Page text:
4. Trattler WB, Majmudar PA, Donnenfeld ED, et al. The Prospective Health Assessment of Cataract Patients' Ocular Surface (PHACO) study: the effect of dry eye. Clin Ophthalmol. 2017;11:1423-1430.
  5. Uzunosmanoglu E, Mocan MC, Kocabeyoglu S, et al. Meibomian Gland Dysfunction in Patients Receiving Long-Term Glaucoma Medications. Cornea. 2016;35(8):1112-1116.
Preeya K. Gupta, MD
About Preeya K. Gupta, MD

Dr. Gupta earned her medical degree at Northwestern University’s Feinberg School of Medicine in Chicago, and graduated with Alpha Omega Alpha honors. She fulfilled her residency in ophthalmology at Duke University Eye Center in Durham, North Carolina, where she earned the K. Alexander Dastgheib Surgical Excellence Award, and then completed a fellowship in Cornea and Refractive Surgery at Minnesota Eye Consultants in Minneapolis. She served on the faculty at Duke University Eye Center in Durham, North Carolina as a Tenured Associate Professor of Ophthalmology from 2011-2021.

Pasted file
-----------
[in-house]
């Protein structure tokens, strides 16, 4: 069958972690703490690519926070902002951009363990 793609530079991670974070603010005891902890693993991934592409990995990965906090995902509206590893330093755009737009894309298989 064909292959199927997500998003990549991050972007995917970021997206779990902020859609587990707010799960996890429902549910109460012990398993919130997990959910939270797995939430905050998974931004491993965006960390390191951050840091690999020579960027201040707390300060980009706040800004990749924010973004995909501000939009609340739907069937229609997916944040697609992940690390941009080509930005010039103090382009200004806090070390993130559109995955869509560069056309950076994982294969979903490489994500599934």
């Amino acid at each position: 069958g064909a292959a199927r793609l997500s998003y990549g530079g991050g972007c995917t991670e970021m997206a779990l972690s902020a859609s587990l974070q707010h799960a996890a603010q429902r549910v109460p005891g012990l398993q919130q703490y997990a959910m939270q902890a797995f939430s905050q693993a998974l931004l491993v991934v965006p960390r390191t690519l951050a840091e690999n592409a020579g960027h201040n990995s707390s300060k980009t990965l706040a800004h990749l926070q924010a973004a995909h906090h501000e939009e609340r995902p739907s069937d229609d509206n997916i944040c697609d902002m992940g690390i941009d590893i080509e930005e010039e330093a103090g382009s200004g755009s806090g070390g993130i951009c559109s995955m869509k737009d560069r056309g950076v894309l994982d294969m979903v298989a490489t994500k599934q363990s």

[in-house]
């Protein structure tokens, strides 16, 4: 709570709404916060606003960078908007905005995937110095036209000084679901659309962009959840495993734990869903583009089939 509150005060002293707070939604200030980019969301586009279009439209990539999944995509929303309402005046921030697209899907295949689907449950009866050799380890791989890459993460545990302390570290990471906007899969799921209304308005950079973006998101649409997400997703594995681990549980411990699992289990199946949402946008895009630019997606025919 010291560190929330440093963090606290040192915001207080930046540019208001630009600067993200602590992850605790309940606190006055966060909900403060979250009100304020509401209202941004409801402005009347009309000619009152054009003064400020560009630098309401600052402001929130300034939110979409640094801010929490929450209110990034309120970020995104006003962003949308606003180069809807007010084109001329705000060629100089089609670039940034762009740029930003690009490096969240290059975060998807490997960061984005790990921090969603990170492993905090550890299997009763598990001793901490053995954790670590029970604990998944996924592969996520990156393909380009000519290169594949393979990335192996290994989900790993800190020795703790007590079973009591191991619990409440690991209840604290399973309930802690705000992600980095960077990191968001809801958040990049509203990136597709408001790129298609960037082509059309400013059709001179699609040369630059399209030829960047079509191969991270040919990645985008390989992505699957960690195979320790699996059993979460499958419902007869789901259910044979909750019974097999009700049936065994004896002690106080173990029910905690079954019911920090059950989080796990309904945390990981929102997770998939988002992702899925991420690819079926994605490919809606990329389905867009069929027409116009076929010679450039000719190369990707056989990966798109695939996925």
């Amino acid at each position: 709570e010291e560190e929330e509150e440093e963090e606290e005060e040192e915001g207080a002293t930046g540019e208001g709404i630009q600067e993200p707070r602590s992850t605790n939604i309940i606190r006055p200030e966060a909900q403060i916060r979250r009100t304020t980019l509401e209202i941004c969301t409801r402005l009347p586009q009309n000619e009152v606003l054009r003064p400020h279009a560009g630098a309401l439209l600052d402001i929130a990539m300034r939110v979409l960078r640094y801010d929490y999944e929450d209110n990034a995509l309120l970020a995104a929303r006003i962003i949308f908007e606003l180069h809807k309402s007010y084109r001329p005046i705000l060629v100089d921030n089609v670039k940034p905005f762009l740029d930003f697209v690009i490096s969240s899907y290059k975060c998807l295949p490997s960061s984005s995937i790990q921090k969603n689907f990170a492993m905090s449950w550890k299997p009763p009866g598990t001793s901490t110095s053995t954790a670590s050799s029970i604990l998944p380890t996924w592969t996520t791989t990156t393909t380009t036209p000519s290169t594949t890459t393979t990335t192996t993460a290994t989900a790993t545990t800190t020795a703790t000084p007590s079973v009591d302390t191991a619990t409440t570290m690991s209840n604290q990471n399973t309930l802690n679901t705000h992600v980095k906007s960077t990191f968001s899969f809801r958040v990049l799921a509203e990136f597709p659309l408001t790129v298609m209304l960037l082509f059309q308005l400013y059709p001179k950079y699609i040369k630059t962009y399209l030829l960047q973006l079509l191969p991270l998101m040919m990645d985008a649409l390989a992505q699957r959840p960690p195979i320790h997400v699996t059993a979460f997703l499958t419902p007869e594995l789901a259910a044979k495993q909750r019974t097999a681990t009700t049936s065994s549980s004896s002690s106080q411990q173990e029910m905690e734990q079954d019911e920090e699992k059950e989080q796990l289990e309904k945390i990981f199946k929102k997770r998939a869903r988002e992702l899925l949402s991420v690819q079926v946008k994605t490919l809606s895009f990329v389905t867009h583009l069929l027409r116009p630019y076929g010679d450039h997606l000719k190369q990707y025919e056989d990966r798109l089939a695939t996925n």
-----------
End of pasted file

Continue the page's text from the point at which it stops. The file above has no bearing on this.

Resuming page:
Dr. Gupta has authored many articles in the peer-reviewed literature and serves as an invited reviewer to journals such as Ophthalmology, American Journal of Ophthalmology, and Journal of Refractive Surgery. She has also written several book chapters about corneal disease and ophthalmic surgery, as well as served as an editor of the well-known series, Curbside Consultation in Cataract Surgery. She also holds several editorial board positions.

Dr. Gupta serves as an elected member of the American Society of Cataract and Refractive Surgery (ASCRS) Refractive Surgery clinical committee, and is also is the Past-President of the Vanguard Ophthalmology Society. She gives presentations both nationally and internationally, and has been awarded the National Millennial Eye Outstanding Female in Ophthalmology Award, American Academy of Ophthalmology (AAO) Achievement Award, and selected to the Ophthalmologist Power List.

Preeya K. Gupta, MD